The Chelyabinsk meteorite hides more secrets than we thought. In its remains, tiny carbon crystals of unusual shapes, structurally similar to graphite, were discovered.
The Chelyabinsk meteorite crossed the sky over Chelyabinsk in the Southern Urals on February 15, 2013. Although the rock itself did not survive entering Earth’s atmosphere, its remnants in the form of dust do. Russian scientists, led by Sergei Taskev and Vladimir Khofailo, confirmed that the dust from the Chelyabinsk meteorite contains fine carbon crystals of unusual shape.
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It should be noted that meteorite dust forms on the surface of meteorites when exposed to high temperatures and extreme pressure. The Chelyabinsk meteorite was unique due to its size (17-20 m) and the power of the explosion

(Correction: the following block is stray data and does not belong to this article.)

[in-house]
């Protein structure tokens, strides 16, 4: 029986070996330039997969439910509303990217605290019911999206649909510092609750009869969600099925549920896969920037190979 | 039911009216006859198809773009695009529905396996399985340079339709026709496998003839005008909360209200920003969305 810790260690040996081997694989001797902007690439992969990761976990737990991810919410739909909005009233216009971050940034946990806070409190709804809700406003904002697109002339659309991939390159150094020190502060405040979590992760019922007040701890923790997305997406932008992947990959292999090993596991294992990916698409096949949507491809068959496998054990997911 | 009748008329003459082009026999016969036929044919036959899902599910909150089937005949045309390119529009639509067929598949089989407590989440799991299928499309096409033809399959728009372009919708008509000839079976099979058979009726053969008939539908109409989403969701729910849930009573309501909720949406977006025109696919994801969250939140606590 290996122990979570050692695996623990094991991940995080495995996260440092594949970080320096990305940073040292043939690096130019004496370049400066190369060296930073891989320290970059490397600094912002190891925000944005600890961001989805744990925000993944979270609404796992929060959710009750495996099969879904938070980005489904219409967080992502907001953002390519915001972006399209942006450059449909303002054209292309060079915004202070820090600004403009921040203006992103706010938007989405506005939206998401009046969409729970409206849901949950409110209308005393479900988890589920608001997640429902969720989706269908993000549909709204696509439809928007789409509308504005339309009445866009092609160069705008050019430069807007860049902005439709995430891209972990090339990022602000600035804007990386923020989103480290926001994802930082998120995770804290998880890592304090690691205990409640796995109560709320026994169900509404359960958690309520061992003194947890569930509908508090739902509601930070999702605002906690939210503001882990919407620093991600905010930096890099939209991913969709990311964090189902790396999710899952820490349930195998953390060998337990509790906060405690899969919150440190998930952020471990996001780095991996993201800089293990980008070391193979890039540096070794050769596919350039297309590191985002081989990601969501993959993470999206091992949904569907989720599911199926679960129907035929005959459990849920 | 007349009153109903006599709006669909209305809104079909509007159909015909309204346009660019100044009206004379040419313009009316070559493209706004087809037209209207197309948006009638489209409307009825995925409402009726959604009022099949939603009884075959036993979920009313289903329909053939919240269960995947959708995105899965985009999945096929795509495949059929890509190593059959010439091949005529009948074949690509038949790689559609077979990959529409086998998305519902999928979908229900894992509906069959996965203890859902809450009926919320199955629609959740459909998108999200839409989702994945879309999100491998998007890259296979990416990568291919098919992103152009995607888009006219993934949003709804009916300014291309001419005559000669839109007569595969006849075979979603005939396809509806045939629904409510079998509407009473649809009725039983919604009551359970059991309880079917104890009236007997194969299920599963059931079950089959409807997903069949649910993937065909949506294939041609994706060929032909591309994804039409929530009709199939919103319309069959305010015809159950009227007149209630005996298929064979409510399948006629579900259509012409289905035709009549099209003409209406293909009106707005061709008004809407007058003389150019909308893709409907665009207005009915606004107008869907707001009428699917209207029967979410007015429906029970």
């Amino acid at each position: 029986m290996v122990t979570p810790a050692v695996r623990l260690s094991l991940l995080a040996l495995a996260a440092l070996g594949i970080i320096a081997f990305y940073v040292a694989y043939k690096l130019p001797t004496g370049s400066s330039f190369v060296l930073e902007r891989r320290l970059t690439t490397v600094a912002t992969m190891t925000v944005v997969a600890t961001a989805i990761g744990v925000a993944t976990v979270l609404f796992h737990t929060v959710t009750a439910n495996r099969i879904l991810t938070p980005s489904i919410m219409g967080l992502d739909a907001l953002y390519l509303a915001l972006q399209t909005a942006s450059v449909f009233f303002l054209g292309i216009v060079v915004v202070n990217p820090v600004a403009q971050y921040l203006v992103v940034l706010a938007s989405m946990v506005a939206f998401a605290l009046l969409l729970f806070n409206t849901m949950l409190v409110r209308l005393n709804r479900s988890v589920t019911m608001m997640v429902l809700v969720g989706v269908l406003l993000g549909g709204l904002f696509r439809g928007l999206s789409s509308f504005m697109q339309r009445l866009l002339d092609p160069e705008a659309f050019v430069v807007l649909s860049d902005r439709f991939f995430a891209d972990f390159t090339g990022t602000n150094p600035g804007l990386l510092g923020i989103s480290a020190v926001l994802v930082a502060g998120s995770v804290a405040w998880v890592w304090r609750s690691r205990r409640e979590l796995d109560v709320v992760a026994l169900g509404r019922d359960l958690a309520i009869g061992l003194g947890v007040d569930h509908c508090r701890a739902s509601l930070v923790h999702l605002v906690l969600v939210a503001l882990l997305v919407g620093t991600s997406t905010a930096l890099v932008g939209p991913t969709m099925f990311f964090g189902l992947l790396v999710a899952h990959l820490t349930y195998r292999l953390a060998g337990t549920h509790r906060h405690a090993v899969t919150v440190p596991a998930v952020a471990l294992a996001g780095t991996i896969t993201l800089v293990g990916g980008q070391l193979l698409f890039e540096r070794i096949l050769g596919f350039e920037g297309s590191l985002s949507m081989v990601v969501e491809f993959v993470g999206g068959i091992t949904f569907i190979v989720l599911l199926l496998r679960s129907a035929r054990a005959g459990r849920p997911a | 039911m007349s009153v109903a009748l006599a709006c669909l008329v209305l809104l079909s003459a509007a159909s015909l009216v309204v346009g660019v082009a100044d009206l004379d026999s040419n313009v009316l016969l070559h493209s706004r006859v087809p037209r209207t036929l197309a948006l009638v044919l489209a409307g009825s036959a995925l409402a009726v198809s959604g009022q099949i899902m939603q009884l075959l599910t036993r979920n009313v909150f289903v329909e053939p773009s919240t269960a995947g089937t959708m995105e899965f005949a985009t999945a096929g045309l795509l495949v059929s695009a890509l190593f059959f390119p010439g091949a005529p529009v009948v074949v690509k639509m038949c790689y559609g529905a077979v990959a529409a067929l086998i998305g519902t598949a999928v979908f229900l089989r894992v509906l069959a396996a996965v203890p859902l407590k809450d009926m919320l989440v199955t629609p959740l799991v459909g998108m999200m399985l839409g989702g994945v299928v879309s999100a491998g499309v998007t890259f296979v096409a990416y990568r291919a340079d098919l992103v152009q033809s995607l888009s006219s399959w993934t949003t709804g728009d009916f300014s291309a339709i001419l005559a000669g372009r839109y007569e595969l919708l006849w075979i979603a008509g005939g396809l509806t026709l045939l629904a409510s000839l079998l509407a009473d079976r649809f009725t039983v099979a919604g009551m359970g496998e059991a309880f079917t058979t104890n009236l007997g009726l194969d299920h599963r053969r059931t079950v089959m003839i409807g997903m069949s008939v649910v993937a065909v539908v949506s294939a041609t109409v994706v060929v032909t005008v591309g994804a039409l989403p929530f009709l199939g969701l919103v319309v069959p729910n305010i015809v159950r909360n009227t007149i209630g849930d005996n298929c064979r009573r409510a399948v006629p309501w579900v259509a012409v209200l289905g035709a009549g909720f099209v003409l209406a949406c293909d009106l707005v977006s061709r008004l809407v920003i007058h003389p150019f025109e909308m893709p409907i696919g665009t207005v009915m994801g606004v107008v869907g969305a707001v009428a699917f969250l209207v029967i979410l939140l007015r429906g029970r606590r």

And the destruction it caused (approximately 1,500 wounded). And most interestingly, his remains fell on the snow-covered soil, and the dust itself remained almost untouched.
For the first time in history, Russian scientists observed microcrystals of carbon several micrometers in size in dust. They checked them out with
Scanning electron microscopy (SEM) found that they take on various unusual shapes: closed shells, semi-spheres, and hexagonal rods. Never seen before.
Further analysis using Raman spectroscopy and X-ray crystallography showed that the carbon crystals were, in fact, oddly shaped forms of graphite. But this was not the end of the surprises.
The simulations performed showed that these structures were generated as a result of repeatedly adding layers of graphene to closed carbon cores. Possible ‘suspects’ found – globular fullerenes (Buckminster fullerenes), C60, and more complex cyclic hexagons (C18h.12). what does that mean? It turns out that the processes responsible for the formation of microcrystals in meteorites are not yet fully understood. There may be more things in the world that are misclassified. Details are found in The European Physical Journal Plus.
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